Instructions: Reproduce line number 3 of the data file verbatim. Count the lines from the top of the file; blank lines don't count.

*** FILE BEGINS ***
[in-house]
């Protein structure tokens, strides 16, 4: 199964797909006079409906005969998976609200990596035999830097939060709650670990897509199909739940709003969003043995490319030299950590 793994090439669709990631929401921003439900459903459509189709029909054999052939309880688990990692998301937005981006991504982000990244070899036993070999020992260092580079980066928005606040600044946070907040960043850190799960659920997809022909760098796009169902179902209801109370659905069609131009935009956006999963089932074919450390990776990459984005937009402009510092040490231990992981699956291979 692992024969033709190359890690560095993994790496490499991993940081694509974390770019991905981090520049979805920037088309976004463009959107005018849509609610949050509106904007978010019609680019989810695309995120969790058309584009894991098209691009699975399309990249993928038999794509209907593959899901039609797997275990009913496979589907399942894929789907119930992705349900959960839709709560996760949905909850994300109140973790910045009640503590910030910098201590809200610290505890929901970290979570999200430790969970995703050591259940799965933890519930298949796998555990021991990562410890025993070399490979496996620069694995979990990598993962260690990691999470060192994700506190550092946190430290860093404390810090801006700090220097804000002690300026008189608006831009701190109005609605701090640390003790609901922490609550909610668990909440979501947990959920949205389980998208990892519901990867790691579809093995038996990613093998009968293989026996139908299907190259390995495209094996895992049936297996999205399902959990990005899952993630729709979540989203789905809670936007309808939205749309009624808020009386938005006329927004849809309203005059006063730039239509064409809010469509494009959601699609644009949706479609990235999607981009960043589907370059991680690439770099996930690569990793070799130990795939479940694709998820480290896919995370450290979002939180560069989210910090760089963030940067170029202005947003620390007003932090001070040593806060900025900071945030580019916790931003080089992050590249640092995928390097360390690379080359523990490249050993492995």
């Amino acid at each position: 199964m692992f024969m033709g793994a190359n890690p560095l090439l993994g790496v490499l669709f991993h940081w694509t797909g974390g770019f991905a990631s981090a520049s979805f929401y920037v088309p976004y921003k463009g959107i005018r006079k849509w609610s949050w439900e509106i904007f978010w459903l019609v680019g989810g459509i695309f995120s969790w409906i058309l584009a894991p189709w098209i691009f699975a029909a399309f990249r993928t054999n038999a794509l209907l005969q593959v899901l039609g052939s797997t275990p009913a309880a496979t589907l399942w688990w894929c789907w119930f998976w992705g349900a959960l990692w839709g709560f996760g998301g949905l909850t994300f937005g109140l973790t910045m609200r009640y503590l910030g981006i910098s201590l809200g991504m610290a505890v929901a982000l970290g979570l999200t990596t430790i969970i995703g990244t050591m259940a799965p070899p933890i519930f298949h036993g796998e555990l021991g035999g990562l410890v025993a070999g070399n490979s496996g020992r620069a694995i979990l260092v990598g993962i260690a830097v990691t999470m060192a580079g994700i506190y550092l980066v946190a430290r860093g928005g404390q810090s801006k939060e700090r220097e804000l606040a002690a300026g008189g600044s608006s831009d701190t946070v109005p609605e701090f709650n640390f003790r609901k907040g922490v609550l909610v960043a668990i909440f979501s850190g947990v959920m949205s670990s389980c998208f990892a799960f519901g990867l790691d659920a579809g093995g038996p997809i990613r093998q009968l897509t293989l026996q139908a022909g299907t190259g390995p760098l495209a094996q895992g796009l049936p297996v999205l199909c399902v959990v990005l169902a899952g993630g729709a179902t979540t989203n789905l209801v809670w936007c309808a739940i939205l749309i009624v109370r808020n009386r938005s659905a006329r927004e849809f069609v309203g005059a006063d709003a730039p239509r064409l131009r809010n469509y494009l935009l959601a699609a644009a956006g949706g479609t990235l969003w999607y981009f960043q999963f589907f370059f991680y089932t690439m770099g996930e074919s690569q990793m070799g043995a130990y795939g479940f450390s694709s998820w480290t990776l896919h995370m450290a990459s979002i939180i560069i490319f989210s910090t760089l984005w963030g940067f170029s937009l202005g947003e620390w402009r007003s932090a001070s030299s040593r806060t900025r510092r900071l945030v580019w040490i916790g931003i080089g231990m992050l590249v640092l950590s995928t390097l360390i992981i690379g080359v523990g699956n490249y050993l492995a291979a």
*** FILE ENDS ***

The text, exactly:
């Amino acid at each position: 199964m692992f024969m033709g793994a190359n890690p560095l090439l993994g790496v490499l669709f991993h940081w694509t797909g974390g770019f991905a990631s981090a520049s979805f929401y920037v088309p976004y921003k463009g959107i005018r006079k849509w609610s949050w439900e509106i904007f978010w459903l019609v680019g989810g459509i695309f995120s969790w409906i058309l584009a894991p189709w098209i691009f699975a029909a399309f990249r993928t054999n038999a794509l209907l005969q593959v899901l039609g052939s797997t275990p009913a309880a496979t589907l399942w688990w894929c789907w119930f998976w992705g349900a959960l990692w839709g709560f996760g998301g949905l909850t994300f937005g109140l973790t910045m609200r009640y503590l910030g981006i910098s201590l809200g991504m610290a505890v929901a982000l970290g979570l999200t990596t430790i969970i995703g990244t050591m259940a799965p070899p933890i519930f298949h036993g796998e555990l021991g035999g990562l410890v025993a070999g070399n490979s496996g020992r620069a694995i979990l260092v990598g993962i260690a830097v990691t999470m060192a580079g994700i506190y550092l980066v946190a430290r860093g928005g404390q810090s801006k939060e700090r220097e804000l606040a002690a300026g008189g600044s608006s831009d701190t946070v109005p609605e701090f709650n640390f003790r609901k907040g922490v609550l909610v960043a668990i909440f979501s850190g947990v959920m949205s670990s389980c998208f990892a799960f519901g990867l790691d659920a579809g093995g038996p997809i990613r093998q009968l897509t293989l026996q139908a022909g299907t190259g390995p760098l495209a094996q895992g796009l049936p297996v999205l199909c399902v959990v990005l169902a899952g993630g729709a179902t979540t989203n789905l209801v809670w936007c309808a739940i939205l749309i009624v109370r808020n009386r938005s659905a006329r927004e849809f069609v309203g005059a006063d709003a730039p239509r064409l131009r809010n469509y494009l935009l959601a699609a644009a956006g949706g479609t990235l969003w999607y981009f960043q999963f589907f370059f991680y089932t690439m770099g996930e074919s690569q990793m070799g043995a130990y795939g479940f450390s694709s998820w480290t990776l896919h995370m450290a990459s979002i939180i560069i490319f989210s910090t760089l984005w963030g940067f170029s937009l202005g947003e620390w402009r007003s932090a001070s030299s040593r806060t900025r510092r900071l945030v580019w040490i916790g931003i080089g231990m992050l590249v640092l950590s995928t390097l360390i992981i690379g080359v523990g699956n490249y050993l492995a291979a």